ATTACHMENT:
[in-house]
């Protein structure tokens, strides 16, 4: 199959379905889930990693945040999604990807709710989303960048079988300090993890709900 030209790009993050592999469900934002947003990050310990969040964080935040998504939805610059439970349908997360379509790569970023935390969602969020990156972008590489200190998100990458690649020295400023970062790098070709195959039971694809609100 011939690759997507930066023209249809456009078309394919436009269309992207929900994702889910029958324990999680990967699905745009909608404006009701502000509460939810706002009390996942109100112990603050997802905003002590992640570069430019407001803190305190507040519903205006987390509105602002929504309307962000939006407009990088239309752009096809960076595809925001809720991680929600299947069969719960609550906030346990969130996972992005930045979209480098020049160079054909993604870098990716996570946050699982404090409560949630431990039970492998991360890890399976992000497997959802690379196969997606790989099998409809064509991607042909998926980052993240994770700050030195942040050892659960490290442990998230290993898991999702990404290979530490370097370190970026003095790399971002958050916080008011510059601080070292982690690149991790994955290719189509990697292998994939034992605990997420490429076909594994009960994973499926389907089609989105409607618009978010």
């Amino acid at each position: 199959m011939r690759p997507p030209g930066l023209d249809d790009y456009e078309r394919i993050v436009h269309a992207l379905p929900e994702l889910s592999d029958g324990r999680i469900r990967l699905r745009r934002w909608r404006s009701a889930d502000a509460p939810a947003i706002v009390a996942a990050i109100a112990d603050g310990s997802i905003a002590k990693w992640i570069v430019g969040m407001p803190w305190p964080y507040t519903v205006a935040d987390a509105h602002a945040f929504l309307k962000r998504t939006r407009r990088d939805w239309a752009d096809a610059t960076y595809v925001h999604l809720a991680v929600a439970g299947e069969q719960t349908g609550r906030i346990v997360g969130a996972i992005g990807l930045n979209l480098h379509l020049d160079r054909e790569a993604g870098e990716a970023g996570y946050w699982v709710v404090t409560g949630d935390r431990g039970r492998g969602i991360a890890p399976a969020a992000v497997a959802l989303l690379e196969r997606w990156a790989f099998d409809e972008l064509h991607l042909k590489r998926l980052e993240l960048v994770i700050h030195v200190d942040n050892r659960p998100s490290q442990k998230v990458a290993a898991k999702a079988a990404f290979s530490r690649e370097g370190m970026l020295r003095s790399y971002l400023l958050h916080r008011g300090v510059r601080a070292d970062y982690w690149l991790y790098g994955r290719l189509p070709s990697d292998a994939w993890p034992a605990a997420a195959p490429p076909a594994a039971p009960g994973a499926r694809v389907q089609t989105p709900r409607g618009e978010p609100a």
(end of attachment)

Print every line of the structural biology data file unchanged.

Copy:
[in-house]
């Protein structure tokens, strides 16, 4: 199959379905889930990693945040999604990807709710989303960048079988300090993890709900 030209790009993050592999469900934002947003990050310990969040964080935040998504939805610059439970349908997360379509790569970023935390969602969020990156972008590489200190998100990458690649020295400023970062790098070709195959039971694809609100 011939690759997507930066023209249809456009078309394919436009269309992207929900994702889910029958324990999680990967699905745009909608404006009701502000509460939810706002009390996942109100112990603050997802905003002590992640570069430019407001803190305190507040519903205006987390509105602002929504309307962000939006407009990088239309752009096809960076595809925001809720991680929600299947069969719960609550906030346990969130996972992005930045979209480098020049160079054909993604870098990716996570946050699982404090409560949630431990039970492998991360890890399976992000497997959802690379196969997606790989099998409809064509991607042909998926980052993240994770700050030195942040050892659960490290442990998230290993898991999702990404290979530490370097370190970026003095790399971002958050916080008011510059601080070292982690690149991790994955290719189509990697292998994939034992605990997420490429076909594994009960994973499926389907089609989105409607618009978010």
């Amino acid at each position: 199959m011939r690759p997507p030209g930066l023209d249809d790009y456009e078309r394919i993050v436009h269309a992207l379905p929900e994702l889910s592999d029958g324990r999680i469900r990967l699905r745009r934002w909608r404006s009701a889930d502000a509460p939810a947003i706002v009390a996942a990050i109100a112990d603050g310990s997802i905003a002590k990693w992640i570069v430019g969040m407001p803190w305190p964080y507040t519903v205006a935040d987390a509105h602002a945040f929504l309307k962000r998504t939006r407009r990088d939805w239309a752009d096809a610059t960076y595809v925001h999604l809720a991680v929600a439970g299947e069969q719960t349908g609550r906030i346990v997360g969130a996972i992005g990807l930045n979209l480098h379509l020049d160079r054909e790569a993604g870098e990716a970023g996570y946050w699982v709710v404090t409560g949630d935390r431990g039970r492998g969602i991360a890890p399976a969020a992000v497997a959802l989303l690379e196969r997606w990156a790989f099998d409809e972008l064509h991607l042909k590489r998926l980052e993240l960048v994770i700050h030195v200190d942040n050892r659960p998100s490290q442990k998230v990458a290993a898991k999702a079988a990404f290979s530490r690649e370097g370190m970026l020295r003095s790399y971002l400023l958050h916080r008011g300090v510059r601080a070292d970062y982690w690149l991790y790098g994955r290719l189509p070709s990697d292998a994939w993890p034992a605990a997420a195959p490429p076909a594994a039971p009960g994973a499926r694809v389907q089609t989105p709900r409607g618009e978010p609100a």